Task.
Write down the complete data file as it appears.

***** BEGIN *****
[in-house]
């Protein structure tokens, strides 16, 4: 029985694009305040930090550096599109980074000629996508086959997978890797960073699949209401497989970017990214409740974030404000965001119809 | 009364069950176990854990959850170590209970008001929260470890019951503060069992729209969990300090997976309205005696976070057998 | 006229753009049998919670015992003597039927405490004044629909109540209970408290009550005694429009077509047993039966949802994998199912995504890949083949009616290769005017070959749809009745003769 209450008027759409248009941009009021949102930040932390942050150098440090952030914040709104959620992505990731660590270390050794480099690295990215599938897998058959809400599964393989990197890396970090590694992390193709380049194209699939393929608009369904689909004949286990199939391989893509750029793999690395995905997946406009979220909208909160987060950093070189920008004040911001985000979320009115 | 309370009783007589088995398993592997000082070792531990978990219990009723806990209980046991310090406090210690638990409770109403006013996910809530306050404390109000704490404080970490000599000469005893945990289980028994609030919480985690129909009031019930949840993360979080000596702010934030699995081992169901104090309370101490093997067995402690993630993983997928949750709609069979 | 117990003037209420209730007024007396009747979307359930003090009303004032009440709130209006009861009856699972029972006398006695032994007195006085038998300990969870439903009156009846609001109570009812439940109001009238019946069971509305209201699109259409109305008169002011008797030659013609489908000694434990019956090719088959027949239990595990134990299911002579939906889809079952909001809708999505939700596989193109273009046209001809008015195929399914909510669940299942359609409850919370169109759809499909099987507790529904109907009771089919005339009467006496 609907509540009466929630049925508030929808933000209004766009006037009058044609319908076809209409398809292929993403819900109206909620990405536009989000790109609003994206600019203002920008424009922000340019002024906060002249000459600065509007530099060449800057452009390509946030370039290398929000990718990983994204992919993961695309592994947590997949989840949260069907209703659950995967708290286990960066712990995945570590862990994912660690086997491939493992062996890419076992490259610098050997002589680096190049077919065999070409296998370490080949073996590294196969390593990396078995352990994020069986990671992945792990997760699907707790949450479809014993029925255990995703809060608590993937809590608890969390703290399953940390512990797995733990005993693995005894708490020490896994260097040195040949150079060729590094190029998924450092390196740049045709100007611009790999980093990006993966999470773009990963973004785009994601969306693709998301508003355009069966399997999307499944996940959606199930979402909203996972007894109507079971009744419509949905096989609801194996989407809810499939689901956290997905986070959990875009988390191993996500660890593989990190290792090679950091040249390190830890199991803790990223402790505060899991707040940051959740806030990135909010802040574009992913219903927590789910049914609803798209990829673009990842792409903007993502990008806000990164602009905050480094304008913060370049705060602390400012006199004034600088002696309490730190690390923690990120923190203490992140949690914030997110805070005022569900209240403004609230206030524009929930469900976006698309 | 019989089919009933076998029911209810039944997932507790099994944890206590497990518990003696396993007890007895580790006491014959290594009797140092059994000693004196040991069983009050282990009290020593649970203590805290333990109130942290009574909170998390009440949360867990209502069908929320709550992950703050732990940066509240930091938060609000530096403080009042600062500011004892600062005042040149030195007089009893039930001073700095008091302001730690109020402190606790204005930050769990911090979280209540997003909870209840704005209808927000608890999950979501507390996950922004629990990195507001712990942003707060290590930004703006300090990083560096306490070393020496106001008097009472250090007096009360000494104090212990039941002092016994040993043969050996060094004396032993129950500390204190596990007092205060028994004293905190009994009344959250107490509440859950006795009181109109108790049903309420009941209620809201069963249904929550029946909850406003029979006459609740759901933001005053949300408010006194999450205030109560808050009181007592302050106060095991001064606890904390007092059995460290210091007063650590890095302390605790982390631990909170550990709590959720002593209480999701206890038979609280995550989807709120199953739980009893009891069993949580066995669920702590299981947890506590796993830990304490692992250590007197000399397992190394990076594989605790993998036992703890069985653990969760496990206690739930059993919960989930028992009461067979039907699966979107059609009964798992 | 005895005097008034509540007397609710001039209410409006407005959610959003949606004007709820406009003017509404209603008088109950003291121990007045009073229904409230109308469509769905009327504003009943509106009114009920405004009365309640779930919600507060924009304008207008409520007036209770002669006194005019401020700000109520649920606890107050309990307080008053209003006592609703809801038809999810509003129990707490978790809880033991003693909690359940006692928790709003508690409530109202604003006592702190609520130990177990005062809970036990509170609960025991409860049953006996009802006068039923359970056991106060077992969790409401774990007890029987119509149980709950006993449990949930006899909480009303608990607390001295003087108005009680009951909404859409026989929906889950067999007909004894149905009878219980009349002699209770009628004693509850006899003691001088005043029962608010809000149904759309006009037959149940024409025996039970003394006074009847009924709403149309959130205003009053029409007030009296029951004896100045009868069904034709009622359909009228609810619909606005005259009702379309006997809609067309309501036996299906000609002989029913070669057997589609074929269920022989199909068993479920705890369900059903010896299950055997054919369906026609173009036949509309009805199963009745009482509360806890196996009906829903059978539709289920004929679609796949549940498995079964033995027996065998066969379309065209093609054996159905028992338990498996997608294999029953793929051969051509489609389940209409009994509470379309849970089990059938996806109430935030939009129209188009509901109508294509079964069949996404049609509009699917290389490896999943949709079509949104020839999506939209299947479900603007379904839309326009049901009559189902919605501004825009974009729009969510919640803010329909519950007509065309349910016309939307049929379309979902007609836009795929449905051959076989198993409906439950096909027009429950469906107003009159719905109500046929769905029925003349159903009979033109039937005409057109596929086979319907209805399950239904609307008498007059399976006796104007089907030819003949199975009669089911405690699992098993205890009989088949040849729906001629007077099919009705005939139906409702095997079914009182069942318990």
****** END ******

[in-house]
């Protein structure tokens, strides 16, 4: 029985694009305040930090550096599109980074000629996508086959997978890797960073699949209401497989970017990214409740974030404000965001119809 | 009364069950176990854990959850170590209970008001929260470890019951503060069992729209969990300090997976309205005696976070057998 | 006229753009049998919670015992003597039927405490004044629909109540209970408290009550005694429009077509047993039966949802994998199912995504890949083949009616290769005017070959749809009745003769 209450008027759409248009941009009021949102930040932390942050150098440090952030914040709104959620992505990731660590270390050794480099690295990215599938897998058959809400599964393989990197890396970090590694992390193709380049194209699939393929608009369904689909004949286990199939391989893509750029793999690395995905997946406009979220909208909160987060950093070189920008004040911001985000979320009115 | 309370009783007589088995398993592997000082070792531990978990219990009723806990209980046991310090406090210690638990409770109403006013996910809530306050404390109000704490404080970490000599000469005893945990289980028994609030919480985690129909009031019930949840993360979080000596702010934030699995081992169901104090309370101490093997067995402690993630993983997928949750709609069979 | 117990003037209420209730007024007396009747979307359930003090009303004032009440709130209006009861009856699972029972006398006695032994007195006085038998300990969870439903009156009846609001109570009812439940109001009238019946069971509305209201699109259409109305008169002011008797030659013609489908000694434990019956090719088959027949239990595990134990299911002579939906889809079952909001809708999505939700596989193109273009046209001809008015195929399914909510669940299942359609409850919370169109759809499909099987507790529904109907009771089919005339009467006496 609907509540009466929630049925508030929808933000209004766009006037009058044609319908076809209409398809292929993403819900109206909620990405536009989000790109609003994206600019203002920008424009922000340019002024906060002249000459600065509007530099060449800057452009390509946030370039290398929000990718990983994204992919993961695309592994947590997949989840949260069907209703659950995967708290286990960066712990995945570590862990994912660690086997491939493992062996890419076992490259610098050997002589680096190049077919065999070409296998370490080949073996590294196969390593990396078995352990994020069986990671992945792990997760699907707790949450479809014993029925255990995703809060608590993937809590608890969390703290399953940390512990797995733990005993693995005894708490020490896994260097040195040949150079060729590094190029998924450092390196740049045709100007611009790999980093990006993966999470773009990963973004785009994601969306693709998301508003355009069966399997999307499944996940959606199930979402909203996972007894109507079971009744419509949905096989609801194996989407809810499939689901956290997905986070959990875009988390191993996500660890593989990190290792090679950091040249390190830890199991803790990223402790505060899991707040940051959740806030990135909010802040574009992913219903927590789910049914609803798209990829673009990842792409903007993502990008806000990164602009905050480094304008913060370049705060602390400012006199004034600088002696309490730190690390923690990120923190203490992140949690914030997110805070005022569900209240403004609230206030524009929930469900976006698309 | 019989089919009933076998029911209810039944997932507790099994944890206590497990518990003696396993007890007895580790006491014959290594009797140092059994000693004196040991069983009050282990009290020593649970203590805290333990109130942290009574909170998390009440949360867990209502069908929320709550992950703050732990940066509240930091938060609000530096403080009042600062500011004892600062005042040149030195007089009893039930001073700095008091302001730690109020402190606790204005930050769990911090979280209540997003909870209840704005209808927000608890999950979501507390996950922004629990990195507001712990942003707060290590930004703006300090990083560096306490070393020496106001008097009472250090007096009360000494104090212990039941002092016994040993043969050996060094004396032993129950500390204190596990007092205060028994004293905190009994009344959250107490509440859950006795009181109109108790049903309420009941209620809201069963249904929550029946909850406003029979006459609740759901933001005053949300408010006194999450205030109560808050009181007592302050106060095991001064606890904390007092059995460290210091007063650590890095302390605790982390631990909170550990709590959720002593209480999701206890038979609280995550989807709120199953739980009893009891069993949580066995669920702590299981947890506590796993830990304490692992250590007197000399397992190394990076594989605790993998036992703890069985653990969760496990206690739930059993919960989930028992009461067979039907699966979107059609009964798992 | 005895005097008034509540007397609710001039209410409006407005959610959003949606004007709820406009003017509404209603008088109950003291121990007045009073229904409230109308469509769905009327504003009943509106009114009920405004009365309640779930919600507060924009304008207008409520007036209770002669006194005019401020700000109520649920606890107050309990307080008053209003006592609703809801038809999810509003129990707490978790809880033991003693909690359940006692928790709003508690409530109202604003006592702190609520130990177990005062809970036990509170609960025991409860049953006996009802006068039923359970056991106060077992969790409401774990007890029987119509149980709950006993449990949930006899909480009303608990607390001295003087108005009680009951909404859409026989929906889950067999007909004894149905009878219980009349002699209770009628004693509850006899003691001088005043029962608010809000149904759309006009037959149940024409025996039970003394006074009847009924709403149309959130205003009053029409007030009296029951004896100045009868069904034709009622359909009228609810619909606005005259009702379309006997809609067309309501036996299906000609002989029913070669057997589609074929269920022989199909068993479920705890369900059903010896299950055997054919369906026609173009036949509309009805199963009745009482509360806890196996009906829903059978539709289920004929679609796949549940498995079964033995027996065998066969379309065209093609054996159905028992338990498996997608294999029953793929051969051509489609389940209409009994509470379309849970089990059938996806109430935030939009129209188009509901109508294509079964069949996404049609509009699917290389490896999943949709079509949104020839999506939209299947479900603007379904839309326009049901009559189902919605501004825009974009729009969510919640803010329909519950007509065309349910016309939307049929379309979902007609836009795929449905051959076989198993409906439950096909027009429950469906107003009159719905109500046929769905029925003349159903009979033109039937005409057109596929086979319907209805399950239904609307008498007059399976006796104007089907030819003949199975009669089911405690699992098993205890009989088949040849729906001629007077099919009705005939139906409702095997079914009182069942318990």